Corbetta, M. & Shulam, G.L. (March 2002). Control of goal-directed and stimulus-driven attention in the brain. Nature Reviews Neuroscience, Volume 3, 201 - 215.

This paper proposes that visual attention (orienting) is controlled by two interacting networks. One system which is centered on the dorsal posterior parietal and frontal cortex, is involved in the cognitive, top-down, goal-directed selection of sensory information and responses. The second system, largely lateralized to the right hemisphere, is centered on the temporoparietal and ventral frontal cortex and is specialized for the detection of behaviorally-relevant stimuli, particularly when they are salient or unexpected. The second network reflects stimulus-driven, bottom-up control of attention, and can be seen as a 'circuit-breaker' of the first network, interrupting ongoing cognitive activity and directing attention to stimuli outside the focus of current processing when necessary.

Saturday, February 16, 2008

Direct and indirect activation effects on reconsolidation in amygdala

Debiec, J., Doyere, V., Nader, K., LeDoux, J.E. (February 28, 2006). Directly reactivated, but not indirectly reactivated, memories undergo reconsolidation in the amygdala. PNAS, Volume 103, Number 9, 3428-3433.

The first experiment of the paper used second-order fear conditioning (SOFC) to create an associative memory network in rat brain. To do this, a conditioned stimulus (CS1) is paired with an unconditioned stimulus (US), which naturally elicits a response. After pairing, now CS1 elicits the response (such as freezing in fear). This is the first-order conditioning. Now, a second conditioned stimulus (CS2) is paired with CS1, and by association elicits the response transitively. When extinction of CS1 responding does not affect the responding of CS2, CS2 is considered independent of the first-order fear memory. But if CS2 responding decreases with CS1 extinction, then we have an associative chain (CS2 --> CS1 --> US).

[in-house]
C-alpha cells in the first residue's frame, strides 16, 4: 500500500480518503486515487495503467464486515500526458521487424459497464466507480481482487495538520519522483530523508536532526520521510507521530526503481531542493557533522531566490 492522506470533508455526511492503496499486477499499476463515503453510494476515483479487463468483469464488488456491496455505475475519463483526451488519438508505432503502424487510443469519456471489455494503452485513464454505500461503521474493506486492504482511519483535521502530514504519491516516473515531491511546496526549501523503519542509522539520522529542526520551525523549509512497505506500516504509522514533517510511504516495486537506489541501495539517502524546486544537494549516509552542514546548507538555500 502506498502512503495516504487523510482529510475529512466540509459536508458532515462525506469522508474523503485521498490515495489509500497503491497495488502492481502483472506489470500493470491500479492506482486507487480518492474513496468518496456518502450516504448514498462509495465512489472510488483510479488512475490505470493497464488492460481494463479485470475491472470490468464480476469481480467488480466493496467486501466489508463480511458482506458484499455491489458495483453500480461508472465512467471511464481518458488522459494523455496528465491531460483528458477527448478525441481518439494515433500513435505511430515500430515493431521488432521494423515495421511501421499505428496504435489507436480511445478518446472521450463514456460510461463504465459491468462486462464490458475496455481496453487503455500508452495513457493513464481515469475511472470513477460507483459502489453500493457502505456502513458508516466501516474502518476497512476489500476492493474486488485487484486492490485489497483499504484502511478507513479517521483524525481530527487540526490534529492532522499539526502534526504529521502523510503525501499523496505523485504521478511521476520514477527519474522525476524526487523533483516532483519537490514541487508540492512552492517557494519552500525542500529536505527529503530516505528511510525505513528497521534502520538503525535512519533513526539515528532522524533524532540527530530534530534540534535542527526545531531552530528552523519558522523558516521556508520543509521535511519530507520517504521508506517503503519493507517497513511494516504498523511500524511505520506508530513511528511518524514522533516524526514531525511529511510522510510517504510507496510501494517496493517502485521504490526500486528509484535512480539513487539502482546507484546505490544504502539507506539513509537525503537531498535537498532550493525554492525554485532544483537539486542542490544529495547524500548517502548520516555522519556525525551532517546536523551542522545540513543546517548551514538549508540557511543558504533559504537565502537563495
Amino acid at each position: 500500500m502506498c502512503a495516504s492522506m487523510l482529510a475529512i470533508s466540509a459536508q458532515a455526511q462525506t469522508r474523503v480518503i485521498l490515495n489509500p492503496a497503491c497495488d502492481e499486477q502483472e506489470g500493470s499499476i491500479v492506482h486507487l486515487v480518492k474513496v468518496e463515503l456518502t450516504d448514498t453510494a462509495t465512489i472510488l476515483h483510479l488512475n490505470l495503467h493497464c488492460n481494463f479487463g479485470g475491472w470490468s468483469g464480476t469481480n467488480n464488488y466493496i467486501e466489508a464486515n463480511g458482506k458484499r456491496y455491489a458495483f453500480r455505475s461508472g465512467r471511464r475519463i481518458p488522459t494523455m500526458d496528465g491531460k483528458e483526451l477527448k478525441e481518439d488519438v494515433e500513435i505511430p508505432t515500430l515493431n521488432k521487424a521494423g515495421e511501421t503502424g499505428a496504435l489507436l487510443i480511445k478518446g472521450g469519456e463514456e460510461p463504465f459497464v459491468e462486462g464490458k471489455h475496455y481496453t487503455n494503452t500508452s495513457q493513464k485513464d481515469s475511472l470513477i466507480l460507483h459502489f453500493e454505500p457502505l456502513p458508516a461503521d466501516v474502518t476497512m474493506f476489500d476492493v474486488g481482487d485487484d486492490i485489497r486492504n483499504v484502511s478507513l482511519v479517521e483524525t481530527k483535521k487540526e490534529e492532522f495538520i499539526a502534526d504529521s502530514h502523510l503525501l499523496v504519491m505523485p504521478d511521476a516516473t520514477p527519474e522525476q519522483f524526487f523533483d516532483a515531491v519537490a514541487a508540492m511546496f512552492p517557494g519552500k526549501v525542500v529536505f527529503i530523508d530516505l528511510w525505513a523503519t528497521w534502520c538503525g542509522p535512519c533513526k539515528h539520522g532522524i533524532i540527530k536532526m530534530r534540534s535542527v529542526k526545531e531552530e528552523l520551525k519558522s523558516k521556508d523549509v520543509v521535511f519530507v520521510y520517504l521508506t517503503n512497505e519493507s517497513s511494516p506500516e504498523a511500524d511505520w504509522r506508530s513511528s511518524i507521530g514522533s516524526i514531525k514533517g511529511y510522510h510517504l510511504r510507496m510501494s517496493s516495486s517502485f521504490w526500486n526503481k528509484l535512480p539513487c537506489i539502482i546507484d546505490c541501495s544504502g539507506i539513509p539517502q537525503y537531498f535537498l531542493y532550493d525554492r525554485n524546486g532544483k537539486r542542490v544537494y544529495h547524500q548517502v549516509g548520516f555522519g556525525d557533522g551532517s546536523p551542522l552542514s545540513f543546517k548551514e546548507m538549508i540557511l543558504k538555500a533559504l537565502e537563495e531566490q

The second experiment, building on such a conditioning chain, discovered that extinction of freezing responses to the first-order stimulus (CS1) leads to responding impairments in CS2. Extinction of the second-order stimulus (CS2), does not have any effect on CS1. This builds a case for a hierarchical, uni-directional chain.

The last experiment examined the effect of activation (memory retrieval) on such an associative chain. (In another paper, Nader and LeDoux showed that reactivation of a memory places it in a labile state -- that is, susceptible to disruption -- until again reconsolidated.) Results demonstrated that protein synthesis inhibition after exposure to a single CS1 impairs responses to both CS1 and CS2. But protein synthesis inhibition after exposure to a single CS2, only disrupts CS2 and leaves CS1 freezing intact. Therefore, it is believed that when the first-order association is directly activated, it is placed into a labile state, which may have an impact on dependent associations. However, when the first-order association is only indirectly activated (through an associative chain), it appears that there is not sufficient stimulation to kick off cellular processes which would place it in a labile state, so it remains fixed.

Clinical applications of such research may be in the areas of PTSD, where victims suffer not only from fearful memories, but also from everyday stimuli somehow associated with the initial trauma. This study shows that disrupting associated reactions will only alleviate the sufferer from these quirky stress reactions, while breaking associative chains at the root cause may provide cascading relief.

Visual Attention

Kanwisher, N. & Wojciulik, E. (November 2000). Visual Attention: Insights from Brain Imaging. Nature Reviews: Neuroscience, Volume 1, 91-98.